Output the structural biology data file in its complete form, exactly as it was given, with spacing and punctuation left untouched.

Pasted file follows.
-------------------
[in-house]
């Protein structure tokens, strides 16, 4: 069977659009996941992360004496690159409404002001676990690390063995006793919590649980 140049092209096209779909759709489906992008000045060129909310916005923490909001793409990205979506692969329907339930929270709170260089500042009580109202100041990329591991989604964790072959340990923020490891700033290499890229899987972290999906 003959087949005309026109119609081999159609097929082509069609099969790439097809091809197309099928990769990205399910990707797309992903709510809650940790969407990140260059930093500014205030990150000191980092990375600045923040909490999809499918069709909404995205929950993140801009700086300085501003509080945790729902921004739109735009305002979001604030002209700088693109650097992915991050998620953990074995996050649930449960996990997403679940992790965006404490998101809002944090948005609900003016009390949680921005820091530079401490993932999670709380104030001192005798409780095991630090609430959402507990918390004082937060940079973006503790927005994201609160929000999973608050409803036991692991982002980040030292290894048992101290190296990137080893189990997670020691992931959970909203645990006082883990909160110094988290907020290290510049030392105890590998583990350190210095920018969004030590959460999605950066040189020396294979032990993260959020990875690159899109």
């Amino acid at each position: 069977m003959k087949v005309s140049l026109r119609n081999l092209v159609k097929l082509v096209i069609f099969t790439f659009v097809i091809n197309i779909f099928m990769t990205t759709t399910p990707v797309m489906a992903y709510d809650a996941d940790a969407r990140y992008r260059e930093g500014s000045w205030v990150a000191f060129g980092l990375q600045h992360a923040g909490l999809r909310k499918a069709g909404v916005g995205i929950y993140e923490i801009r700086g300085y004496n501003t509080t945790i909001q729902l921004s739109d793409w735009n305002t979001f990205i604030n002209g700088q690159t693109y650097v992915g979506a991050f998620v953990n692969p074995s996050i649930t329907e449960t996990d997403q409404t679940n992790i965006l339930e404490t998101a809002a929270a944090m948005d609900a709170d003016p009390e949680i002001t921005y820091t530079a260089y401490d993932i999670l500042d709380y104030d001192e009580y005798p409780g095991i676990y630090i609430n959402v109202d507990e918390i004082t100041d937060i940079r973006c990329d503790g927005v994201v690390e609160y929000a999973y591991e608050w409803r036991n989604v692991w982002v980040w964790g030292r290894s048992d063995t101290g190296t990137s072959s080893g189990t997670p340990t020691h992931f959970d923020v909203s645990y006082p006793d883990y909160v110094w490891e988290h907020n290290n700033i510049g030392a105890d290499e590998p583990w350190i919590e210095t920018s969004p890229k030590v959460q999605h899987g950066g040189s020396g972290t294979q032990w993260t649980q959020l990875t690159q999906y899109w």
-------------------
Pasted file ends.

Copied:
[in-house]
């Protein structure tokens, strides 16, 4: 069977659009996941992360004496690159409404002001676990690390063995006793919590649980 140049092209096209779909759709489906992008000045060129909310916005923490909001793409990205979506692969329907339930929270709170260089500042009580109202100041990329591991989604964790072959340990923020490891700033290499890229899987972290999906 003959087949005309026109119609081999159609097929082509069609099969790439097809091809197309099928990769990205399910990707797309992903709510809650940790969407990140260059930093500014205030990150000191980092990375600045923040909490999809499918069709909404995205929950993140801009700086300085501003509080945790729902921004739109735009305002979001604030002209700088693109650097992915991050998620953990074995996050649930449960996990997403679940992790965006404490998101809002944090948005609900003016009390949680921005820091530079401490993932999670709380104030001192005798409780095991630090609430959402507990918390004082937060940079973006503790927005994201609160929000999973608050409803036991692991982002980040030292290894048992101290190296990137080893189990997670020691992931959970909203645990006082883990909160110094988290907020290290510049030392105890590998583990350190210095920018969004030590959460999605950066040189020396294979032990993260959020990875690159899109």
């Amino acid at each position: 069977m003959k087949v005309s140049l026109r119609n081999l092209v159609k097929l082509v096209i069609f099969t790439f659009v097809i091809n197309i779909f099928m990769t990205t759709t399910p990707v797309m489906a992903y709510d809650a996941d940790a969407r990140y992008r260059e930093g500014s000045w205030v990150a000191f060129g980092l990375q600045h992360a923040g909490l999809r909310k499918a069709g909404v916005g995205i929950y993140e923490i801009r700086g300085y004496n501003t509080t945790i909001q729902l921004s739109d793409w735009n305002t979001f990205i604030n002209g700088q690159t693109y650097v992915g979506a991050f998620v953990n692969p074995s996050i649930t329907e449960t996990d997403q409404t679940n992790i965006l339930e404490t998101a809002a929270a944090m948005d609900a709170d003016p009390e949680i002001t921005y820091t530079a260089y401490d993932i999670l500042d709380y104030d001192e009580y005798p409780g095991i676990y630090i609430n959402v109202d507990e918390i004082t100041d937060i940079r973006c990329d503790g927005v994201v690390e609160y929000a999973y591991e608050w409803r036991n989604v692991w982002v980040w964790g030292r290894s048992d063995t101290g190296t990137s072959s080893g189990t997670p340990t020691h992931f959970d923020v909203s645990y006082p006793d883990y909160v110094w490891e988290h907020n290290n700033i510049g030392a105890d290499e590998p583990w350190i919590e210095t920018s969004p890229k030590v959460q999605h899987g950066g040189s020396g972290t294979q032990w993260t649980q959020l990875t690159q999906y899109w």